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Monthly Archives: October 2010

Sorry, but the typical “up is down” formulation just doesn’t cut it anymore. This guy is just absolutely batshittingly blinded by his devotion to authority-figure-to-be Rand Paul.

 

Tim Profitt, the former Bourbon County campaign coordinator for Kentucky GOP Senate nominee Rand Paul’s campaign, gave the AP a non-apology apology yesterday for stomping on the head of a MoveOn.org activist outside a Senate debate Monday night, saying, “I apologize if it appeared overly forceful.” But apparently his pseudo-remorse was short-lived, as Profitt told local CBS affiliat WKYT today, “I don’t think it’s that big of a deal.” (The Lexington Police think otherwise, issuing Profitt with a criminal summons).

And astonishingly, asked if he planned to apologize directly the activist Lauren Valle whose head he stomped on, Profitt said, “I would like for her to apologize to me to be honest with you.”

via ThinkProgress » Rand Paul Head-Stomper To Victim: ‘I Would Like For Her To Apologize To Me’.

 

Boot stamping on a human face forever, indeed.

Don’t know what I can really add that isn’t addressed by Altemeyer in the final link. It makles me sick that people are doing this to each other over fucking politicians. What part of “every single one of them is a rotten asshole” don’t you fuckers get? To paraphrase a quote that I can’t recall the source of: stupid, angry and scared is no way to go through life, son.

Josh Green flagged an incident that occurred outside of the Rand Paul-Jack Conway debate in Lexington, Kentucky Monday night that’s already dominating the news in Kentucky and could easily make headlines nationally.

As the candidates arrived, a group of Paul supporters pulled a female MoveOn member to the ground and held her there as another Paul supporter stomped on the back of her head and neck.

According to the Louisville Courier Journal, “Lauren Valle of MoveOn.org approached Paul and tried to give him an “employee of the month award” from Republicorp…a fake business MoveOn created to symbolize what it says is the merger of the GOP and business interests controlling political speech.”

via

LEXINGTON, KY (WDRB) — A Rand Paul campaign volunteer admitted Tuesday that he used his foot to pin a Moveon.org activist after Fox 41’s video showed him stomping on the head of the woman outside Monday’s debate in Lexington.

Tim Profitt told reporters he tried to subdue the woman because he thought Paul “was being threatened and I was scared.”

via

Tim Profitt, a volunteer with the Republican’s U.S. Senate campaign, told The Associated Press on Tuesday that the camera angle made the scuffle Monday night appear worse that it was. He criticized police for not stepping in and says other supporters warned authorities about the activist.

via

Authoritarian Aggression. When I say authoritarian followers are aggressive I don’t mean they stride into bars and start fights. First of all, high RWAs go to church enormously more often than they go to bars. Secondly, they usually avoid anything approaching a fair fight. Instead they aggress when they believe right and might are on their side. “Right” for them means, more than anything else, that their hostility is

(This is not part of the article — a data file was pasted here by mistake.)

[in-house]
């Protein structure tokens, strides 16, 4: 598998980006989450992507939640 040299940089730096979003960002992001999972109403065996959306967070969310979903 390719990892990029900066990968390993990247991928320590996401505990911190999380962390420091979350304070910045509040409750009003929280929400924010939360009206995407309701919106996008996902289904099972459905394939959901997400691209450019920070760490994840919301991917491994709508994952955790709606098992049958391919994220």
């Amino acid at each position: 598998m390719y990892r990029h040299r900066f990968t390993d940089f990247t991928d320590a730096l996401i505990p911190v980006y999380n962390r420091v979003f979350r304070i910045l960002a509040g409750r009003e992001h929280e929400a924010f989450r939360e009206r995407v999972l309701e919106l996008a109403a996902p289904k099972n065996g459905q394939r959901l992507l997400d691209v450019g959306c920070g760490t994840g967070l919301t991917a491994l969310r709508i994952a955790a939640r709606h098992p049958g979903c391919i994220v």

(in their minds) endorsed by established authority, or supports such authority. “Might” means they have a huge physical advantage over their target, in weaponry say, or in numbers, as in a lynch mob. It’s striking how often authoritarian aggression happens in dark and cowardly ways, in the dark, by cowards who later will do everything they possibly can to avoid responsibility for what they did. Women, children, and others
unable to defend themselves are typical victims. Even more striking, the attackers typically feel morally superior to the people they are assaulting in an unfair fight. We shall see research evidence in the next chapter that this self-righteousness plays a huge
role in high RWAs’ hostility.

via

If there was any question…

“I would have never started watching Fox News if it wasn’t for the fact that Beck was on there. And it was the things that he did, it was the things he exposed that blew my mind.” – Byron Williams

According to a police investigation, Williams opened fire on California Highway Patrol officers who had stopped him on an Oakland freeway for driving erratically. For 12 frantic minutes, Williams traded shots with the police, employing three firearms and a small arsenal of ammunition, including armor-piercing rounds fired from a .308-caliber rifle.

When the smoke cleared, Williams surrendered; the ballistic body armor he was wearing had saved his life. Miraculously, only two of the 10 CHP officers involved in the shootout were injured.

In an affidavit, an Oakland police investigator reported that during an interview at the hospital, Williams “stated that his intention was to start a revolution by traveling to San Francisco and killing people of importance at the Tides Foundation and the ACLU.”

via “Progressive Hunter” | Media Matters for America.

Media Matters also spoke with his mother:

I ask Janice about Byron’s favorite TV and radio shows. She immediately bristles at the question.

“I’m not going to get into that. All the reporters who came out here last month were blaming what he did on Rush, Glenn Beck, and the tea party,” Janice says. “Why would you blame the messenger? If Glenn Beck tells us something, and everyone gets upset about it, why blame him?”

Janice says that FBI agents came to inspect Byron’s home and took with them a stack of notes Byron had collected. “He’s been doing a lot of research. He had several binders,” she says.

I talk with Janice about how Byron told police he was heading to San Francisco to “start a revolution” and ask her why she thinks Byron would have targeted Tides.

“I had never heard of the Tides Foundation before all of this,” Janice says. “But he researched it and realized it was a money laundering scheme for the radical left that didn’t want their names attributed to what they were doing.”

I ask Janice if Byron was a fan of Glenn Beck.

“Yes, he liked Glenn Beck, but he didn’t feel he went far enough,” she says. “He’d take it only so far, but stopped short.”

Again, Janice bristles at this line of questioning.

“I had only one hate call out of all the thousands of people who heard about this case,” she says. “Most people have expressed support — not for the act, but for the frustration behind it.”